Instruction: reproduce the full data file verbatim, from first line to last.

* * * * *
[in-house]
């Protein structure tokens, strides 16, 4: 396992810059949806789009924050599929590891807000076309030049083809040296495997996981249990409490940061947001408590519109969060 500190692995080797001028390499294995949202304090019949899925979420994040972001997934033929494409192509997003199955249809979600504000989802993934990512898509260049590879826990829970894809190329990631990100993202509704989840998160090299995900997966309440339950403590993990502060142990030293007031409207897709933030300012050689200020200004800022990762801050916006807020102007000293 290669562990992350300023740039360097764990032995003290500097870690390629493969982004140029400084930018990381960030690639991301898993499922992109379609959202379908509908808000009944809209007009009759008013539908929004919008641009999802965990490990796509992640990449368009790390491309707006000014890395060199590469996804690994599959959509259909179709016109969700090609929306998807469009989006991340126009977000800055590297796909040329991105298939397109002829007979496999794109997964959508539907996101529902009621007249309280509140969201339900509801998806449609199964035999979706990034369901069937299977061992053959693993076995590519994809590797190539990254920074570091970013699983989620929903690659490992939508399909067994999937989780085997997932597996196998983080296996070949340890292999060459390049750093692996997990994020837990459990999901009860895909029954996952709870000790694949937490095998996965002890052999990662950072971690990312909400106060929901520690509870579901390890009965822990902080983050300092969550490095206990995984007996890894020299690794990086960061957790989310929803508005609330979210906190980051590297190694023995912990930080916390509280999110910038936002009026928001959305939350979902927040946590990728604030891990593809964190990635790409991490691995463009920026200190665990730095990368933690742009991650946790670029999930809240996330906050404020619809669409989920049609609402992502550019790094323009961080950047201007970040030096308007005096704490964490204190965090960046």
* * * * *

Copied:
[in-house]
């Protein structure tokens, strides 16, 4: 396992810059949806789009924050599929590891807000076309030049083809040296495997996981249990409490940061947001408590519109969060 500190692995080797001028390499294995949202304090019949899925979420994040972001997934033929494409192509997003199955249809979600504000989802993934990512898509260049590879826990829970894809190329990631990100993202509704989840998160090299995900997966309440339950403590993990502060142990030293007031409207897709933030300012050689200020200004800022990762801050916006807020102007000293 290669562990992350300023740039360097764990032995003290500097870690390629493969982004140029400084930018990381960030690639991301898993499922992109379609959202379908509908808000009944809209007009009759008013539908929004919008641009999802965990490990796509992640990449368009790390491309707006000014890395060199590469996804690994599959959509259909179709016109969700090609929306998807469009989006991340126009977000800055590297796909040329991105298939397109002829007979496999794109997964959508539907996101529902009621007249309280509140969201339900509801998806449609199964035999979706990034369901069937299977061992053959693993076995590519994809590797190539990254920074570091970013699983989620929903690659490992939508399909067994999937989780085997997932597996196998983080296996070949340890292999060459390049750093692996997990994020837990459990999901009860895909029954996952709870000790694949937490095998996965002890052999990662950072971690990312909400106060929901520690509870579901390890009965822990902080983050300092969550490095206990995984007996890894020299690794990086960061957790989310929803508005609330979210906190980051590297190694023995912990930080916390509280999110910038936002009026928001959305939350979902927040946590990728604030891990593809964190990635790409991490691995463009920026200190665990730095990368933690742009991650946790670029999930809240996330906050404020619809669409989920049609609402992502550019790094323009961080950047201007970040030096308007005096704490964490204190965090960046």